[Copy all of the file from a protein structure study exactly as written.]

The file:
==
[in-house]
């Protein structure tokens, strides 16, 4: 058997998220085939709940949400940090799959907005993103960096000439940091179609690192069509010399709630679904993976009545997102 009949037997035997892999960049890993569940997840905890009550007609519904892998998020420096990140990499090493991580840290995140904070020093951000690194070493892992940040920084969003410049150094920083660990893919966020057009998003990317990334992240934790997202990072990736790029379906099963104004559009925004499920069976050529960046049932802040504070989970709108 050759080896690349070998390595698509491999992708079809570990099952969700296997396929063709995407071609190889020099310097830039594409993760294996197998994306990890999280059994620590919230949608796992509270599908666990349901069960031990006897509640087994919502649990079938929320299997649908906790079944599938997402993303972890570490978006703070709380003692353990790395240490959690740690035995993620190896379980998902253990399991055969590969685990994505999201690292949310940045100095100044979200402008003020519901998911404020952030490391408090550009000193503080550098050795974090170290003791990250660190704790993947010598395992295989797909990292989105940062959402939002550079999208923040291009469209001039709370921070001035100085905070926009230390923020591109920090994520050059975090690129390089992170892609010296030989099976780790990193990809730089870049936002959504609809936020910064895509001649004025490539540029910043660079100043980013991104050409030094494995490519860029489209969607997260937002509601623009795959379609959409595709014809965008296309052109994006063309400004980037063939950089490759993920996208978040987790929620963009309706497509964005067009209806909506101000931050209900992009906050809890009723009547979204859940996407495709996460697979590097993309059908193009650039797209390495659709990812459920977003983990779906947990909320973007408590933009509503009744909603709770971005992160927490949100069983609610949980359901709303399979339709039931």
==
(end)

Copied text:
[in-house]
């Protein structure tokens, strides 16, 4: 058997998220085939709940949400940090799959907005993103960096000439940091179609690192069509010399709630679904993976009545997102 009949037997035997892999960049890993569940997840905890009550007609519904892998998020420096990140990499090493991580840290995140904070020093951000690194070493892992940040920084969003410049150094920083660990893919966020057009998003990317990334992240934790997202990072990736790029379906099963104004559009925004499920069976050529960046049932802040504070989970709108 050759080896690349070998390595698509491999992708079809570990099952969700296997396929063709995407071609190889020099310097830039594409993760294996197998994306990890999280059994620590919230949608796992509270599908666990349901069960031990006897509640087994919502649990079938929320299997649908906790079944599938997402993303972890570490978006703070709380003692353990790395240490959690740690035995993620190896379980998902253990399991055969590969685990994505999201690292949310940045100095100044979200402008003020519901998911404020952030490391408090550009000193503080550098050795974090170290003791990250660190704790993947010598395992295989797909990292989105940062959402939002550079999208923040291009469209001039709370921070001035100085905070926009230390923020591109920090994520050059975090690129390089992170892609010296030989099976780790990193990809730089870049936002959504609809936020910064895509001649004025490539540029910043660079100043980013991104050409030094494995490519860029489209969607997260937002509601623009795959379609959409595709014809965008296309052109994006063309400004980037063939950089490759993920996208978040987790929620963009309706497509964005067009209806909506101000931050209900992009906050809890009723009547979204859940996407495709996460697979590097993309059908193009650039797209390495659709990812459920977003983990779906947990909320973007408590933009509503009744909603709770971005992160927490949100069983609610949980359901709303399979339709039931």